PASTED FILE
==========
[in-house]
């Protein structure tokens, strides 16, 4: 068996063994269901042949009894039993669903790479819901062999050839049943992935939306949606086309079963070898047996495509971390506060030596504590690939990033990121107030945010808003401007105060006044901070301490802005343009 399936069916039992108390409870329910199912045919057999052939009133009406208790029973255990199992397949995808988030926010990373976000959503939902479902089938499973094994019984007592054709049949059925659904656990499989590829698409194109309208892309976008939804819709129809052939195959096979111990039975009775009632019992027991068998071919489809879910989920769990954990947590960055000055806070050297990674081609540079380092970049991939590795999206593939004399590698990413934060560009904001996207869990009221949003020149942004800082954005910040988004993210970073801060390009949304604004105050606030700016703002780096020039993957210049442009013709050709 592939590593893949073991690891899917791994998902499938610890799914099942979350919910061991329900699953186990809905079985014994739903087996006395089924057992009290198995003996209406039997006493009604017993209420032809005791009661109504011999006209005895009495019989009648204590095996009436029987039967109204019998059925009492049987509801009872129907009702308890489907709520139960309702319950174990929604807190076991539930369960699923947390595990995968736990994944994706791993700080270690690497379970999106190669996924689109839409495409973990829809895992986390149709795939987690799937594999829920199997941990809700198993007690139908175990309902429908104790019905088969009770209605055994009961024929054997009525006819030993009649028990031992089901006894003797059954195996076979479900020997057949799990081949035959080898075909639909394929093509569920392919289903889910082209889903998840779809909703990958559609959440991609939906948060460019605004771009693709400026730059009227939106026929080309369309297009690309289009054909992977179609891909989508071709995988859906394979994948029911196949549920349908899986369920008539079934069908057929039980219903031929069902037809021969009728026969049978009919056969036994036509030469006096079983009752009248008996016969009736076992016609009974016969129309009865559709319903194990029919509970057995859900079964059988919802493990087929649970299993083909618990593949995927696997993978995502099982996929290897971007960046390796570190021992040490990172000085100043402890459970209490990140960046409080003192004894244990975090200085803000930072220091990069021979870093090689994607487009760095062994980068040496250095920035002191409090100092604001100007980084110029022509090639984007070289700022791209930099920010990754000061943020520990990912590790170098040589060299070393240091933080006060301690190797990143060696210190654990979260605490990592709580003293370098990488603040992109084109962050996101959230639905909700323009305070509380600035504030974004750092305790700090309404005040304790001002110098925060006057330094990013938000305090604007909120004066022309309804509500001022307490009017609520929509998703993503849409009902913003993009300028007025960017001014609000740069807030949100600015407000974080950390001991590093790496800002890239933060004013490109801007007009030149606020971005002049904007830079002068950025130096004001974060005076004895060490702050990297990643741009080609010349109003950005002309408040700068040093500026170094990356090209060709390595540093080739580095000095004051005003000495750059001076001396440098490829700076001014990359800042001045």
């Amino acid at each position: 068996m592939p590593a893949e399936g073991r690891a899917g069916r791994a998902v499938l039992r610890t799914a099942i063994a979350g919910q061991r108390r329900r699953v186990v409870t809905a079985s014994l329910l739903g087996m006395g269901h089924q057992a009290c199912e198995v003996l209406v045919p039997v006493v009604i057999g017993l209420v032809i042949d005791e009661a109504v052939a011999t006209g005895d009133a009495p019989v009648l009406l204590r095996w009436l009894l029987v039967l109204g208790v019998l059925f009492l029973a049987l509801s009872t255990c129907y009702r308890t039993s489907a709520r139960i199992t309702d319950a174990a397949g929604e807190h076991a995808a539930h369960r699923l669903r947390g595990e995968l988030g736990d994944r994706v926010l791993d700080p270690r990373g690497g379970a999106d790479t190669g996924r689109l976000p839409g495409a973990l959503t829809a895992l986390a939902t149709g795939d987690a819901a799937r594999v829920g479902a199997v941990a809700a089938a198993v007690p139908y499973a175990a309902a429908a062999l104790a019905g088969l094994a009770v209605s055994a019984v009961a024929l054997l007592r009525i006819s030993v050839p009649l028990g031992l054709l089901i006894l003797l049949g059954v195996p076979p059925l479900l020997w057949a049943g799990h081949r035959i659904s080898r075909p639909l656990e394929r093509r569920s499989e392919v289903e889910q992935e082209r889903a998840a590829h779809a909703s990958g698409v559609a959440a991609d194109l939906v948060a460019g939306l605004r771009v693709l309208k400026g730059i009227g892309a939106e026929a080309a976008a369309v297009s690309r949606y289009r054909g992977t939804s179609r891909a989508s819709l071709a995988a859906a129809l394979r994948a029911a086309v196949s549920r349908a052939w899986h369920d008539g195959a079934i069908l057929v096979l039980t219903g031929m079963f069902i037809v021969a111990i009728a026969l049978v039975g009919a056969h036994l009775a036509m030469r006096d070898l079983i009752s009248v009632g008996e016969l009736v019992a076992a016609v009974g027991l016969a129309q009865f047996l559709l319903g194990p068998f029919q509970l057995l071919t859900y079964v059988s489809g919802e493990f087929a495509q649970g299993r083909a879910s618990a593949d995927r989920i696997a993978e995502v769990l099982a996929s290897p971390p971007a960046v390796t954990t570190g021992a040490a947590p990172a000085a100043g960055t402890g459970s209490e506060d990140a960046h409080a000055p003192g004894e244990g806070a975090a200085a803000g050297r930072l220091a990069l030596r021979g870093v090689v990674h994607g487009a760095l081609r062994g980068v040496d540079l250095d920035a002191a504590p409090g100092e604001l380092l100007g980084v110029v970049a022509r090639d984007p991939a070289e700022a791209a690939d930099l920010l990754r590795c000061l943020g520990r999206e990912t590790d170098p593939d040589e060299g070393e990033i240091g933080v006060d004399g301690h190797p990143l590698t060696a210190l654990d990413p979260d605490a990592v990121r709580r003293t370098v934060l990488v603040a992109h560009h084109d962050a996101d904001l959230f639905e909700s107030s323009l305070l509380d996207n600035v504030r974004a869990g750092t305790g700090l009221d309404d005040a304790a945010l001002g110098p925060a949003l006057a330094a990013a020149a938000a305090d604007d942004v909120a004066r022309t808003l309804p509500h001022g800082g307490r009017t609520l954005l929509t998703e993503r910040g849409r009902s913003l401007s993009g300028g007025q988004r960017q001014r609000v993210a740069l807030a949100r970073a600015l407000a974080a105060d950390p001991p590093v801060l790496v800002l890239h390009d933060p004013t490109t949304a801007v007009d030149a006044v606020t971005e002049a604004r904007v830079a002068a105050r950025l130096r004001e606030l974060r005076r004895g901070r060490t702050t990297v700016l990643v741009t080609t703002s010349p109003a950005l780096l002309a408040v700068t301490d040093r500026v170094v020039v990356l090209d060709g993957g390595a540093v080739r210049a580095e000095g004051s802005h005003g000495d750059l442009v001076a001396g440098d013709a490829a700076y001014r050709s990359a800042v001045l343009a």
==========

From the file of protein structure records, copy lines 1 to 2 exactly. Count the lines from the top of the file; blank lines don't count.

[in-house]
């Protein structure tokens, strides 16, 4: 068996063994269901042949009894039993669903790479819901062999050839049943992935939306949606086309079963070898047996495509971390506060030596504590690939990033990121107030945010808003401007105060006044901070301490802005343009 399936069916039992108390409870329910199912045919057999052939009133009406208790029973255990199992397949995808988030926010990373976000959503939902479902089938499973094994019984007592054709049949059925659904656990499989590829698409194109309208892309976008939804819709129809052939195959096979111990039975009775009632019992027991068998071919489809879910989920769990954990947590960055000055806070050297990674081609540079380092970049991939590795999206593939004399590698990413934060560009904001996207869990009221949003020149942004800082954005910040988004993210970073801060390009949304604004105050606030700016703002780096020039993957210049442009013709050709 592939590593893949073991690891899917791994998902499938610890799914099942979350919910061991329900699953186990809905079985014994739903087996006395089924057992009290198995003996209406039997006493009604017993209420032809005791009661109504011999006209005895009495019989009648204590095996009436029987039967109204019998059925009492049987509801009872129907009702308890489907709520139960309702319950174990929604807190076991539930369960699923947390595990995968736990994944994706791993700080270690690497379970999106190669996924689109839409495409973990829809895992986390149709795939987690799937594999829920199997941990809700198993007690139908175990309902429908104790019905088969009770209605055994009961024929054997009525006819030993009649028990031992089901006894003797059954195996076979479900020997057949799990081949035959080898075909639909394929093509569920392919289903889910082209889903998840779809909703990958559609959440991609939906948060460019605004771009693709400026730059009227939106026929080309369309297009690309289009054909992977179609891909989508071709995988859906394979994948029911196949549920349908899986369920008539079934069908057929039980219903031929069902037809021969009728026969049978009919056969036994036509030469006096079983009752009248008996016969009736076992016609009974016969129309009865559709319903194990029919509970057995859900079964059988919802493990087929649970299993083909618990593949995927696997993978995502099982996929290897971007960046390796570190021992040490990172000085100043402890459970209490990140960046409080003192004894244990975090200085803000930072220091990069021979870093090689994607487009760095062994980068040496250095920035002191409090100092604001100007980084110029022509090639984007070289700022791209930099920010990754000061943020520990990912590790170098040589060299070393240091933080006060301690190797990143060696210190654990979260605490990592709580003293370098990488603040992109084109962050996101959230639905909700323009305070509380600035504030974004750092305790700090309404005040304790001002110098925060006057330094990013938000305090604007909120004066022309309804509500001022307490009017609520929509998703993503849409009902913003993009300028007025960017001014609000740069807030949100600015407000974080950390001991590093790496800002890239933060004013490109801007007009030149606020971005002049904007830079002068950025130096004001974060005076004895060490702050990297990643741009080609010349109003950005002309408040700068040093500026170094990356090209060709390595540093080739580095000095004051005003000495750059001076001396440098490829700076001014990359800042001045």